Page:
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Want to start making money from Android Apps? Here’s what NOT to do
There’s no feeling quite like seeing someone load up the app you made on their commute to work. But with so much competition, how can one person – sans a huge marketing budget – possibly stand out and have a hit? Unfortunately, there’s no one answer to that question. Instead then, let’s start with some of the things you definitely shouldn’t do when you’re getting started…
Become Jealously Protective Of Your Idea
Most people who want to start developing apps will have one ‘big idea’ initially. At some point, they get their ‘eureka’ moment and they just know that they’ve stumbled onto something that will make them rich and change the world!
Problem is, they don’t know how to program and they aren’t exactly great at using Photoshop or marketing themselves. In other words, they need help.
But this is where the catch22 comes in: how do you go about approaching people for help without the risk of them running off with your idea and making it for themselves? How do you avoid becoming the next Winklevoss story?
In other words, no one wants to steal your idea.
How am I supposed to tell them whether I can help if they won’t tell me the nature of the project? How can I give them a rough quote or any advice? And if they have no experience with apps, why would I take time out of my day to meet them for coffee and sign an NDA?
Even some of my close friends refuse to tell me their app ideas for fear that I’ll steal them (I presume??). It’s rather insulting actually!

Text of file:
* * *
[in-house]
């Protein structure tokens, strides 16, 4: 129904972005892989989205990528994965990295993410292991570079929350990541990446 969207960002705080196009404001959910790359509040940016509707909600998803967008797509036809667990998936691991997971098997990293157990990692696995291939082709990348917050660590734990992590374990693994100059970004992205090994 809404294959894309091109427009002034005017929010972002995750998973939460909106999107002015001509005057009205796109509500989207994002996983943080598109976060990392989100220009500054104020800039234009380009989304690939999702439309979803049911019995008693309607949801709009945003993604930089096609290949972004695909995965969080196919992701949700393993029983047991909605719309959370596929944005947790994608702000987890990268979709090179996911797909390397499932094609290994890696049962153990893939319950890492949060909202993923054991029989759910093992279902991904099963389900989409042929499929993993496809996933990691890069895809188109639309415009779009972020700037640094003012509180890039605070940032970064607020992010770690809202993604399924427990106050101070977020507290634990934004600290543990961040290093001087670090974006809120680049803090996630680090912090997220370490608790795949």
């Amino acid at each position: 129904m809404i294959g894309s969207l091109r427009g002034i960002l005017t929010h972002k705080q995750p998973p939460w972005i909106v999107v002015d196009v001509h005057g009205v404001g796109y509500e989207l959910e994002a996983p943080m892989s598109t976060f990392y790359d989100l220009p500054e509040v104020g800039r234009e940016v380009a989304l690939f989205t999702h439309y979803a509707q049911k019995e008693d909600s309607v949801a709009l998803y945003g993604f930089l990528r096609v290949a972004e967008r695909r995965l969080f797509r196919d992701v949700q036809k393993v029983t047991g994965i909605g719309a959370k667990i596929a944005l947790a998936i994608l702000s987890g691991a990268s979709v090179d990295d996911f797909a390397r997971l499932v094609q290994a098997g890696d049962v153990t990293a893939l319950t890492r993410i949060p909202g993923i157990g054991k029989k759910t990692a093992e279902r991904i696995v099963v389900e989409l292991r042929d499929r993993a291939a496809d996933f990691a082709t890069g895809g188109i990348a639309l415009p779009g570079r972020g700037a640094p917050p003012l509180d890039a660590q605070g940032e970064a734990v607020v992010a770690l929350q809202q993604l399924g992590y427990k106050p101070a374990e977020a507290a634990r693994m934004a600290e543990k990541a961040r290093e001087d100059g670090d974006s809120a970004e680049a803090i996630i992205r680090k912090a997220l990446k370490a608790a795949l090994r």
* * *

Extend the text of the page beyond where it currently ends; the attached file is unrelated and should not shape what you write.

When it comes to app development, it’s genuinely the execution that trumps the idea. People you discuss your ideas with will either lack the technical know-how to steal them, or they’ll have their own projects on the go that they’re more passionate about (and likely halfway through development with). In other words, no one wants to steal your idea.
And in the rare case that they do? There’s nothing you can do to prevent them anyway – you’ll need to start talking about your app eventually! So your only real defence is to be the first and the best.
Play At “Business”
Arranging a meeting and getting someone to sign an NDA is a classic example of wantrepreneurialism.
This ties in with the last point. Arranging a meeting and getting someone to sign an NDA is a classic example of wantrepreneurialism (wantrepreneurmanship?). Don’t arrange an in-person meeting with someone unless it’s the fastest and most efficient way to exchange information. Of course face-to-face meetings are useful for networking and building relationships but this won’t always be relevant if you’re just reaching out to someone to see if they’ll make a sound effect for you. Under those circumstances, a meeting would just be a waste of everyone’s time.
Keep ‘communication overhead’ to a minimum and consider the ROI (Return On Investment) you’re offering to the people you work with. Don’t make them jump through hoops to do business with you, it’s frustrating and they’ll likely just move on.
Likewise, there’s nothing wrong with being friendly and jokey in e-mails. And don’t use the plural ‘we’ when you’re addressing people unless you actually have a team. It’s transparent and it can be a bit cringey…
Try To Design The Next Facebook